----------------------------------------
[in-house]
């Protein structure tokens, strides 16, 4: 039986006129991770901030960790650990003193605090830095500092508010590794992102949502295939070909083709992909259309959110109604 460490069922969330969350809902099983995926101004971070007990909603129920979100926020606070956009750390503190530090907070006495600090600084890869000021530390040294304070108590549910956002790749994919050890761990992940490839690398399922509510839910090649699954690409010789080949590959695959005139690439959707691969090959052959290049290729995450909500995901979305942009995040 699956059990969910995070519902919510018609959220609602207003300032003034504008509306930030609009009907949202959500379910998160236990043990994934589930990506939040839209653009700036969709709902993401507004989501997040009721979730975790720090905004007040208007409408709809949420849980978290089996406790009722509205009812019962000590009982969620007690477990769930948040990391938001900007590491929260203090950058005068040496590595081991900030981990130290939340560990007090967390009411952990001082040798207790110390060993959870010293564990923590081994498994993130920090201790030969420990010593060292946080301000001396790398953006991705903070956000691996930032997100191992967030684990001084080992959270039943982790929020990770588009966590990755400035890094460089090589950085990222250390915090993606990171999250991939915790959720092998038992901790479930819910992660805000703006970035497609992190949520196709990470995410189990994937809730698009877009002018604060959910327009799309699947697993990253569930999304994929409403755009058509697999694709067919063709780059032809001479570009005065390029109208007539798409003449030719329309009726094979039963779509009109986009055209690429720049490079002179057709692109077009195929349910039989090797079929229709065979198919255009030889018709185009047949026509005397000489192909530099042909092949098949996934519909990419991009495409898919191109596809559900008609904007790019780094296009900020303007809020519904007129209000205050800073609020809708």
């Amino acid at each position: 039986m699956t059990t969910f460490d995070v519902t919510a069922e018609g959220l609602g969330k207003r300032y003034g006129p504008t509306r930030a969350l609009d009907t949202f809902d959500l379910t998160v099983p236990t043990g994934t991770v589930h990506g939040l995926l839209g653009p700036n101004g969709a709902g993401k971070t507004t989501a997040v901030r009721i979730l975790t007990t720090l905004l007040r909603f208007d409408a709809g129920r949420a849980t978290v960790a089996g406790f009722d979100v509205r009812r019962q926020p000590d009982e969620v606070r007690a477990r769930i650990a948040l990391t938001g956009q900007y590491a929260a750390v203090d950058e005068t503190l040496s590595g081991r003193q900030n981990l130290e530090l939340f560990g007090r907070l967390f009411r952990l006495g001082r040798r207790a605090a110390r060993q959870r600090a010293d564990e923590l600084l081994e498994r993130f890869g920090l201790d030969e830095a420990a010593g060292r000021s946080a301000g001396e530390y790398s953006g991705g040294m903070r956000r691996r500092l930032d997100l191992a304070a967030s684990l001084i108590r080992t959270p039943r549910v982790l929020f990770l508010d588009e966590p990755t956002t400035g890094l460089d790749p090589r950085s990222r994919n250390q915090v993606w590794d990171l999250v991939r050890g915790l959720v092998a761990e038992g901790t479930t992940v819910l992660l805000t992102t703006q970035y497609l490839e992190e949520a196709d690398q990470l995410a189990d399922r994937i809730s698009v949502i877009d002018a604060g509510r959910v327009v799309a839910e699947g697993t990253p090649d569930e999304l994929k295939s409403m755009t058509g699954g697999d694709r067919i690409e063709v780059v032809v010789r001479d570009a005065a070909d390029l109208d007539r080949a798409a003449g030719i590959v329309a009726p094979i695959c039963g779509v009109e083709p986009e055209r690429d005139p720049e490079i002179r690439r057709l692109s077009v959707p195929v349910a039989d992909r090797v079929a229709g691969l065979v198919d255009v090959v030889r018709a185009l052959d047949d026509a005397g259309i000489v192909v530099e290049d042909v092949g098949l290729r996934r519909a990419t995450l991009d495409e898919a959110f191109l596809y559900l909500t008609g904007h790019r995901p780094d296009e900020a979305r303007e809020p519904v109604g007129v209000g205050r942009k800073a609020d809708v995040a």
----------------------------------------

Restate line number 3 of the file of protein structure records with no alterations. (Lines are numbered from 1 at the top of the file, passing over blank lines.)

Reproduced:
């Amino acid at each position: 039986m699956t059990t969910f460490d995070v519902t919510a069922e018609g959220l609602g969330k207003r300032y003034g006129p504008t509306r930030a969350l609009d009907t949202f809902d959500l379910t998160v099983p236990t043990g994934t991770v589930h990506g939040l995926l839209g653009p700036n101004g969709a709902g993401k971070t507004t989501a997040v901030r009721i979730l975790t007990t720090l905004l007040r909603f208007d409408a709809g129920r949420a849980t978290v960790a089996g406790f009722d979100v509205r009812r019962q926020p000590d009982e969620v606070r007690a477990r769930i650990a948040l990391t938001g956009q900007y590491a929260a750390v203090d950058e005068t503190l040496s590595g081991r003193q900030n981990l130290e530090l939340f560990g007090r907070l967390f009411r952990l006495g001082r040798r207790a605090a110390r060993q959870r600090a010293d564990e923590l600084l081994e498994r993130f890869g920090l201790d030969e830095a420990a010593g060292r000021s946080a301000g001396e530390y790398s953006g991705g040294m903070r956000r691996r500092l930032d997100l191992a304070a967030s684990l001084i108590r080992t959270p039943r549910v982790l929020f990770l508010d588009e966590p990755t956002t400035g890094l460089d790749p090589r950085s990222r994919n250390q915090v993606w590794d990171l999250v991939r050890g915790l959720v092998a761990e038992g901790t479930t992940v819910l992660l805000t992102t703006q970035y497609l490839e992190e949520a196709d690398q990470l995410a189990d399922r994937i809730s698009v949502i877009d002018a604060g509510r959910v327009v799309a839910e699947g697993t990253p090649d569930e999304l994929k295939s409403m755009t058509g699954g697999d694709r067919i690409e063709v780059v032809v010789r001479d570009a005065a070909d390029l109208d007539r080949a798409a003449g030719i590959v329309a009726p094979i695959c039963g779509v009109e083709p986009e055209r690429d005139p720049e490079i002179r690439r057709l692109s077009v959707p195929v349910a039989d992909r090797v079929a229709g691969l065979v198919d255009v090959v030889r018709a185009l052959d047949d026509a005397g259309i000489v192909v530099e290049d042909v092949g098949l290729r996934r519909a990419t995450l991009d495409e898919a959110f191109l596809y559900l909500t008609g904007h790019r995901p780094d296009e900020a979305r303007e809020p519904v109604g007129v209000g205050r942009k800073a609020d809708v995040a």